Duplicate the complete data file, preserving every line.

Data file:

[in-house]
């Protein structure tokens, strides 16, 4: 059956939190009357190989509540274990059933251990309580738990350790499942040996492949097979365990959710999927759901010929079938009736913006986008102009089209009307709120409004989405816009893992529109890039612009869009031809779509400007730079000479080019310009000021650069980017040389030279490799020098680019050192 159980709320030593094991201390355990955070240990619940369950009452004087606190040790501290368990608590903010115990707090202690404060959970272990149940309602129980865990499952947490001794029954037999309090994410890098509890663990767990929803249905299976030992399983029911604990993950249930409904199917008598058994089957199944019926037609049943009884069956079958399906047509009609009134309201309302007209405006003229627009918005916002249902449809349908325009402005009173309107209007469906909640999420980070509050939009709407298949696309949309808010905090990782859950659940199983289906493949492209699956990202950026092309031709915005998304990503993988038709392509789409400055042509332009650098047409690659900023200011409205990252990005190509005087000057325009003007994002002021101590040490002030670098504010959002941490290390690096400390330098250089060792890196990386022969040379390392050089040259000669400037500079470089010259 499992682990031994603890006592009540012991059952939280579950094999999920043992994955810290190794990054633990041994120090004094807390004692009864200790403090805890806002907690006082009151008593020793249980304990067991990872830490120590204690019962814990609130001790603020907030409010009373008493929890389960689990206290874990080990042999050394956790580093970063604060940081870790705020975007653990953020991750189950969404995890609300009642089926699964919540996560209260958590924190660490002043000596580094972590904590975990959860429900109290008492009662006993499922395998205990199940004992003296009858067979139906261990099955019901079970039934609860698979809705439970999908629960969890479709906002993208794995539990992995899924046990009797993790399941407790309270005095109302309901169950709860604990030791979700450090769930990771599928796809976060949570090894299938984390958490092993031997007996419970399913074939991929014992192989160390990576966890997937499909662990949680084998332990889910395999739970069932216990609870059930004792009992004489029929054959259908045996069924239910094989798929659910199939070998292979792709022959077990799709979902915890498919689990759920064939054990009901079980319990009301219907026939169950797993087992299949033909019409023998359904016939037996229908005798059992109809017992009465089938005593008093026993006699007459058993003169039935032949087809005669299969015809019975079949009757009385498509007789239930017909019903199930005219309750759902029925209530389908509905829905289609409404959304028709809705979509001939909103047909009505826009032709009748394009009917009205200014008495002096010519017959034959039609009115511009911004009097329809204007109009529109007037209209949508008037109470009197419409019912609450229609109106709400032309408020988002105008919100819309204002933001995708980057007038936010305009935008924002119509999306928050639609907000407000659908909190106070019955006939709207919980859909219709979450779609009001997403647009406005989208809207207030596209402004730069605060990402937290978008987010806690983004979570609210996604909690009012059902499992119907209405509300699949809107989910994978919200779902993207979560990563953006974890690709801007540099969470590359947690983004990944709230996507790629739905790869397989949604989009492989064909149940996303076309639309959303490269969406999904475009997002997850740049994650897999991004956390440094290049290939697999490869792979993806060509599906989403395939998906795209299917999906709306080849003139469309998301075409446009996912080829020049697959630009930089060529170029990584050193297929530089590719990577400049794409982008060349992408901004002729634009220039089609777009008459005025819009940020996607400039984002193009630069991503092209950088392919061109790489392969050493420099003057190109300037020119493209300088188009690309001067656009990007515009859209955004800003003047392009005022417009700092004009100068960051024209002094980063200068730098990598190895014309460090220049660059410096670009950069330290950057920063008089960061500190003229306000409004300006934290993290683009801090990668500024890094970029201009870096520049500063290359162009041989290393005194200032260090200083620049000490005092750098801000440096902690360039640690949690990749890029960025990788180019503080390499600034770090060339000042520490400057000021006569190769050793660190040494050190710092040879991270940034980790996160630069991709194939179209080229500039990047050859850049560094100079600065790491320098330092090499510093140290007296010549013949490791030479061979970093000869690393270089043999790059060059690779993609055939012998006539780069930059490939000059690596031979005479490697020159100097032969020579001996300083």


[in-house]
């Protein structure tokens, strides 16, 4: 059956939190009357190989509540274990059933251990309580738990350790499942040996492949097979365990959710999927759901010929079938009736913006986008102009089209009307709120409004989405816009893992529109890039612009869009031809779509400007730079000479080019310009000021650069980017040389030279490799020098680019050192 159980709320030593094991201390355990955070240990619940369950009452004087606190040790501290368990608590903010115990707090202690404060959970272990149940309602129980865990499952947490001794029954037999309090994410890098509890663990767990929803249905299976030992399983029911604990993950249930409904199917008598058994089957199944019926037609049943009884069956079958399906047509009609009134309201309302007209405006003229627009918005916002249902449809349908325009402005009173309107209007469906909640999420980070509050939009709407298949696309949309808010905090990782859950659940199983289906493949492209699956990202950026092309031709915005998304990503993988038709392509789409400055042509332009650098047409690659900023200011409205990252990005190509005087000057325009003007994002002021101590040490002030670098504010959002941490290390690096400390330098250089060792890196990386022969040379390392050089040259000669400037500079470089010259 499992682990031994603890006592009540012991059952939280579950094999999920043992994955810290190794990054633990041994120090004094807390004692009864200790403090805890806002907690006082009151008593020793249980304990067991990872830490120590204690019962814990609130001790603020907030409010009373008493929890389960689990206290874990080990042999050394956790580093970063604060940081870790705020975007653990953020991750189950969404995890609300009642089926699964919540996560209260958590924190660490002043000596580094972590904590975990959860429900109290008492009662006993499922395998205990199940004992003296009858067979139906261990099955019901079970039934609860698979809705439970999908629960969890479709906002993208794995539990992995899924046990009797993790399941407790309270005095109302309901169950709860604990030791979700450090769930990771599928796809976060949570090894299938984390958490092993031997007996419970399913074939991929014992192989160390990576966890997937499909662990949680084998332990889910395999739970069932216990609870059930004792009992004489029929054959259908045996069924239910094989798929659910199939070998292979792709022959077990799709979902915890498919689990759920064939054990009901079980319990009301219907026939169950797993087992299949033909019409023998359904016939037996229908005798059992109809017992009465089938005593008093026993006699007459058993003169039935032949087809005669299969015809019975079949009757009385498509007789239930017909019903199930005219309750759902029925209530389908509905829905289609409404959304028709809705979509001939909103047909009505826009032709009748394009009917009205200014008495002096010519017959034959039609009115511009911004009097329809204007109009529109007037209209949508008037109470009197419409019912609450229609109106709400032309408020988002105008919100819309204002933001995708980057007038936010305009935008924002119509999306928050639609907000407000659908909190106070019955006939709207919980859909219709979450779609009001997403647009406005989208809207207030596209402004730069605060990402937290978008987010806690983004979570609210996604909690009012059902499992119907209405509300699949809107989910994978919200779902993207979560990563953006974890690709801007540099969470590359947690983004990944709230996507790629739905790869397989949604989009492989064909149940996303076309639309959303490269969406999904475009997002997850740049994650897999991004956390440094290049290939697999490869792979993806060509599906989403395939998906795209299917999906709306080849003139469309998301075409446009996912080829020049697959630009930089060529170029990584050193297929530089590719990577400049794409982008060349992408901004002729634009220039089609777009008459005025819009940020996607400039984002193009630069991503092209950088392919061109790489392969050493420099003057190109300037020119493209300088188009690309001067656009990007515009859209955004800003003047392009005022417009700092004009100068960051024209002094980063200068730098990598190895014309460090220049660059410096670009950069330290950057920063008089960061500190003229306000409004300006934290993290683009801090990668500024890094970029201009870096520049500063290359162009041989290393005194200032260090200083620049000490005092750098801000440096902690360039640690949690990749890029960025990788180019503080390499600034770090060339000042520490400057000021006569190769050793660190040494050190710092040879991270940034980790996160630069991709194939179209080229500039990047050859850049560094100079600065790491320098330092090499510093140290007296010549013949490791030479061979970093000869690393270089043999790059060059690779993609055939012998006539780069930059490939000059690596031979005479490697020159100097032969020579001996300083």